Scott Balmforth

Founding Director, Terroir

Terroir started out in Tasmania in 1999 when three university friends came together. The firm has since grown to an international scale with offices in Hobart, Sydney and Copenhagen.

Having a strong connection to the state and its wilderness, Tasmania played a distinct role as their talent developed in their formative years and still influences their design today.

Terroir was responsible for designing the first state heritage listed project to receive a 5-star Green Star Design rating for their project at 86-88 George Street at The Rocks in Sydney.

One of Terroir’s founding directors Scott Balmforth offers his insights on Tasmanian design and what it means to be sustainable in 2020.

 

 

What role do you think architects play in sustainability and the future of the planet?

Historically, architecture has been at the forefront of marketing to lead the way in sustainability, in product use and way of thinking. Architecture is more than building. We’re creating a desired place for society that we all want to live in.

I have an optimistic impression and vision for the future, but we do have a responsibility and care for our planet.

Architecture from the outset has the ability to change the conditions from the ground up and we need to be making careful and considered decisions and creating designs that have longevity and are sustainability made.

 

What do you think is missing from the conversation around sustainable architecture and design?

The discussion around sustainability is constantly changing and people have different views of what sustainability is.

For a lot of people, sustainability equals solar panels on the roof. Those are still important but take, for example, the building and construction industry, they have begun to be quite careful with waste and how it’s transferred.

There are good stories like this that aren’t understood, but just need to be uncovered.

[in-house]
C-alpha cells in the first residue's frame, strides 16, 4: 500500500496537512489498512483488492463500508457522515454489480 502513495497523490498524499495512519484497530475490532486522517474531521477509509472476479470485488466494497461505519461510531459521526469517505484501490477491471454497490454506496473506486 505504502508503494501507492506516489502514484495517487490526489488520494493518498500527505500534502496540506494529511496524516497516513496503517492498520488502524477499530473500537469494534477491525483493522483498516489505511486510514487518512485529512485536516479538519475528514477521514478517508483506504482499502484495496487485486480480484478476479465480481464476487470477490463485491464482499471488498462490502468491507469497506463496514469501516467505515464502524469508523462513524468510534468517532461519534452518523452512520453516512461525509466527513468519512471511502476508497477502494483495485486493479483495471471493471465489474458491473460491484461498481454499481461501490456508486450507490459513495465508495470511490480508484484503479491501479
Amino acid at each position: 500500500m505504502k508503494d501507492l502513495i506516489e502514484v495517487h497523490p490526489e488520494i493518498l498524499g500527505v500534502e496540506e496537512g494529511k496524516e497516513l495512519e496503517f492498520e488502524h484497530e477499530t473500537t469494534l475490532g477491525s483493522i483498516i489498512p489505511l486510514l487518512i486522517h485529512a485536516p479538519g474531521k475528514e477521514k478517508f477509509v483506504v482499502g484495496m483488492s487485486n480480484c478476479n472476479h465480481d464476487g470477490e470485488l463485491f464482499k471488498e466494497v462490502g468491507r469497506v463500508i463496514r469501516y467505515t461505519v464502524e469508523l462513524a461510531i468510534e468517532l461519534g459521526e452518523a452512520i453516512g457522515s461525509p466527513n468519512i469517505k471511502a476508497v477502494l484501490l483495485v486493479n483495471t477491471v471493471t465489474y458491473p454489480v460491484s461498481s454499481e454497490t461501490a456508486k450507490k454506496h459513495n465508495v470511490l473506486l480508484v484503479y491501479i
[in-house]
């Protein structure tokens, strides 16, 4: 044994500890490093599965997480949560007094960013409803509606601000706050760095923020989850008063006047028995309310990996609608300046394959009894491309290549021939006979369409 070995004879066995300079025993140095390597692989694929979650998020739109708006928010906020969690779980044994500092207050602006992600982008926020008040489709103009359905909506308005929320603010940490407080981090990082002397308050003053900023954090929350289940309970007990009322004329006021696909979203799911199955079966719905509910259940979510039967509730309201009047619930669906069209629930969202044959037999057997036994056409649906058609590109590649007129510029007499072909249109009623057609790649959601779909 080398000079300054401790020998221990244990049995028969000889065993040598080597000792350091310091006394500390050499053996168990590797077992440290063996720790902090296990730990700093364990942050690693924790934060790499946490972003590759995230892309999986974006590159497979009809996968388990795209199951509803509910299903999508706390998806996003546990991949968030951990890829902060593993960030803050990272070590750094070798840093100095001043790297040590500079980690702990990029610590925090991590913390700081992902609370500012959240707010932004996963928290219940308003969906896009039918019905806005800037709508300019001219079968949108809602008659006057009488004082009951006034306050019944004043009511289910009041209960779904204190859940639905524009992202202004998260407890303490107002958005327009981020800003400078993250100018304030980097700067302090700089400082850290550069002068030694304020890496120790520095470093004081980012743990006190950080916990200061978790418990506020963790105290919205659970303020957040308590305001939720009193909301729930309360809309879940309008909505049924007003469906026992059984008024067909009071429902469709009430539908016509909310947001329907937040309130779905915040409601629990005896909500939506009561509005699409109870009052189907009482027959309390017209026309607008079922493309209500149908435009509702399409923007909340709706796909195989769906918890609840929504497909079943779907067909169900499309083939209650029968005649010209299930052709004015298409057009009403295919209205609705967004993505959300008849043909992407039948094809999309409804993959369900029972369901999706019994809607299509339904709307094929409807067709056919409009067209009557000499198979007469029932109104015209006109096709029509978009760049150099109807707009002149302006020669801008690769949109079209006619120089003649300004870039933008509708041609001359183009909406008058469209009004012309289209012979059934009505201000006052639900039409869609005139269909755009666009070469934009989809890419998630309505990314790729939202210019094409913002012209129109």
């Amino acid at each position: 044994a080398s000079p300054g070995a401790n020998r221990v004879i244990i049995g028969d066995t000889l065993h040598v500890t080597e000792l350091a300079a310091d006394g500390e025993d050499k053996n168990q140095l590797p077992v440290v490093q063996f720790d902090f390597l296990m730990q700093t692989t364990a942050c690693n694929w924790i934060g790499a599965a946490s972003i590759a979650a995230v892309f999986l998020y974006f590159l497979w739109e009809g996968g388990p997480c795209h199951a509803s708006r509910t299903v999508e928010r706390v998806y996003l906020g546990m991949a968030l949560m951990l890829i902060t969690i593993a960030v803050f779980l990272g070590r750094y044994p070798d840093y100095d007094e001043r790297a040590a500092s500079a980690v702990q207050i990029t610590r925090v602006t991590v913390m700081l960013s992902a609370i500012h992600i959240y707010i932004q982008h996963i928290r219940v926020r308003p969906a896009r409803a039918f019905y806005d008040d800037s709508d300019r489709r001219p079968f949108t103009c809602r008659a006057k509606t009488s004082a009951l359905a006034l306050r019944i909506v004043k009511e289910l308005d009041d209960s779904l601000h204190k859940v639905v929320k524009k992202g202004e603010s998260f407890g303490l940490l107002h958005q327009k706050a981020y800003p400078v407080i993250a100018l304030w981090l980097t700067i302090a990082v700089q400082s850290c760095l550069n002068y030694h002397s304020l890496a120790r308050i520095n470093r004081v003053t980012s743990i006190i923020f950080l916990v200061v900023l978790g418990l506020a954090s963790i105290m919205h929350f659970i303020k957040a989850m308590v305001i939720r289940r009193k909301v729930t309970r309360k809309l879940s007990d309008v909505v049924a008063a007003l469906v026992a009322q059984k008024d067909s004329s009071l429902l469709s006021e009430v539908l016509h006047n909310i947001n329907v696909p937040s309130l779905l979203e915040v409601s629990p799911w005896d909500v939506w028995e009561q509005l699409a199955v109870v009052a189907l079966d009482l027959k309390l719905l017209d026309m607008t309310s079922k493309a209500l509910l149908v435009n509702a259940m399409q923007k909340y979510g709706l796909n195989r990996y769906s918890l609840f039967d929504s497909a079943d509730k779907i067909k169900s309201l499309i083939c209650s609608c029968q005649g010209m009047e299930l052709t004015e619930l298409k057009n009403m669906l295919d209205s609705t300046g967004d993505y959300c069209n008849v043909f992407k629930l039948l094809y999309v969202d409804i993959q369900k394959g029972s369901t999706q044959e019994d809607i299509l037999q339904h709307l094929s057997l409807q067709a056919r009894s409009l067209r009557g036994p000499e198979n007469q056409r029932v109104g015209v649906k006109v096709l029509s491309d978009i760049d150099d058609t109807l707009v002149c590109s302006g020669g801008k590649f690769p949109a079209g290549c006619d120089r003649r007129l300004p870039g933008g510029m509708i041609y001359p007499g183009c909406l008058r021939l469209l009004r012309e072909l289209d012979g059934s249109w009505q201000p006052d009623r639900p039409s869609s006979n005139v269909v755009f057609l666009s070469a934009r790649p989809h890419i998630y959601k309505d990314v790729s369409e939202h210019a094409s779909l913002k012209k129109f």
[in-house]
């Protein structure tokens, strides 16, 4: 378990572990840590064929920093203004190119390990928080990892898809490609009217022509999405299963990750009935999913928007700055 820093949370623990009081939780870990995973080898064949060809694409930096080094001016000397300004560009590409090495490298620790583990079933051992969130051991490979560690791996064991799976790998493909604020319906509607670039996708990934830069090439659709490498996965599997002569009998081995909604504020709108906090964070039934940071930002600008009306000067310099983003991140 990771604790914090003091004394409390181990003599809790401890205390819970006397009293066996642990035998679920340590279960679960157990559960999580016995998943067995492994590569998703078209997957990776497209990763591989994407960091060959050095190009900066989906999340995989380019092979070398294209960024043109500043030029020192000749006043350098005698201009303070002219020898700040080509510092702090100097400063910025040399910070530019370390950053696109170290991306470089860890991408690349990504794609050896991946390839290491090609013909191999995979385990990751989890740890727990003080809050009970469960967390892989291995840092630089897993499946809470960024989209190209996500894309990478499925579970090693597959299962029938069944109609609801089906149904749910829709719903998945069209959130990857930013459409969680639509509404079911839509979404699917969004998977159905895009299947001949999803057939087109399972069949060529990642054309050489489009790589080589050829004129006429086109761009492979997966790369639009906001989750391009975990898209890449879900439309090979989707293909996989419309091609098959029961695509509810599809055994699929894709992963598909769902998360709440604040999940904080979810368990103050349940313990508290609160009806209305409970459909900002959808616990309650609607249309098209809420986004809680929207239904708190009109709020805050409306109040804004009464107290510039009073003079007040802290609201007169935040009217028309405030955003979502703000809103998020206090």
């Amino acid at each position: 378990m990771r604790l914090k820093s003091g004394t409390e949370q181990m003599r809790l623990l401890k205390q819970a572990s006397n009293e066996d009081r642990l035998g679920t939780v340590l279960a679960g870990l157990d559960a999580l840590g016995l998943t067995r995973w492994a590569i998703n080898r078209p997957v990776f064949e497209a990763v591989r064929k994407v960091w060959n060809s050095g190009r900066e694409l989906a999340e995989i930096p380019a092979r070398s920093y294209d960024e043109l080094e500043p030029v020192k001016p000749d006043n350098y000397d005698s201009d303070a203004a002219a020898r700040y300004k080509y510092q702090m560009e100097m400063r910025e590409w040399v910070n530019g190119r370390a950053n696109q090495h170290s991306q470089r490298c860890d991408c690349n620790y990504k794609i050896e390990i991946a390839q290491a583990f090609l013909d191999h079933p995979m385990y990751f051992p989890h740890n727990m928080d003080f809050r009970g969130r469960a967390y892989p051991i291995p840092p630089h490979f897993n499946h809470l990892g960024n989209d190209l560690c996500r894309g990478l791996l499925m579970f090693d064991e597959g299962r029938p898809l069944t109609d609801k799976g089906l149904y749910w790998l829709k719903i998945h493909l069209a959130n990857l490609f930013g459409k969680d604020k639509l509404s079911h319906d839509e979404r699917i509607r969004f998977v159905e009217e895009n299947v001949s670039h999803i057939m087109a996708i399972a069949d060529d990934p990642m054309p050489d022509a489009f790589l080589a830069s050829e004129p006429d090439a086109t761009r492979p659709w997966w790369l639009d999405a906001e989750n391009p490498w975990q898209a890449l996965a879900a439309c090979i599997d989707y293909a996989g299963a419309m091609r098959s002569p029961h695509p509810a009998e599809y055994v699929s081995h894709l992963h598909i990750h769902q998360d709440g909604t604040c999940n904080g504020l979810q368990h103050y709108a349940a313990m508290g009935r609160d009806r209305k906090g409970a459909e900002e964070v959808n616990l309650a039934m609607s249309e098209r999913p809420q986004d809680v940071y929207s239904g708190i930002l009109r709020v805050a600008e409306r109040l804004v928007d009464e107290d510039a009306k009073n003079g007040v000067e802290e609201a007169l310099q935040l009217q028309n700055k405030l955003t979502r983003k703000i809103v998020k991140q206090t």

“The conversation around sustainability is starting to shift from object-based discussion to a value-based discussion.”

 

Do you think architecture has a responsibility socially for the greater community?

Definitely. There are not many instances that you can think of where you’re engaged by the client. As an architect, you have a responsibility to both the client and the public to contribute to the greater social wellbeing that’s also an aesthetic delight.

You have to manage this duality of pleasing the client but keeping the community in mind. A lot of our projects have tended to think about these two things, to encourage the client to think about the broader community.

We like our designs to open up cities to people allowing the public to walk through so it’s not just for the building’s occupants. Hobart has been set up this way, historically we’ve been able to move through the city, through its gaps and halls and open spaces between buildings or connecting buildings. We’ve picked this concept up as a Hobart based agency and have carried it into our designs.

 

 

According to research completed by Planet Ark on carbon, the built environment contributes 30% of the world’s emissions – what are your thoughts on this?

Figures like this are why it’s so important that we strive to get it right. With the current global pandemic we’re living in, we’re all looking for the bright side.

 

“I’d like to ask, what opportunities could this statistic bring? These are challenging times and we have an incredible amount of responsibility to carry but we have an exciting future in contributing to projects.”

 

What is your studio’s philosophy on sustainable design?

It’s ingrained in our practice. We’ve been at the forefront of sustainability since we’ve started. Our project at 86-88 George Street at The Rocks in Sydney is the first state heritage listed project to receive a 5-star Green Star Design rating. It’s been an important part of the practice and it’s not just an added-on responsibility, we live it.

 

What is your studio’s approach to choosing/sourcing materials for a project? Is sourcing local/Australian important? Why?

Yes, to local and Australian. Sometimes in major tender projects, they actually require Australian materials. There’s definitely a connection of place when sourcing local.

We had a project along the Murray River where local timber was specified. The timber was actually milled 150 meters from the project site and was harvested from 4kms away.

 

“There are not many materials that you can compare the sustainability of timber to.”

 

We also used local timber for the recently completed Philip Island Penguin Parade project which saw a number of 1.5-meter timber beams that added up to 25 lineal kilometres of timber.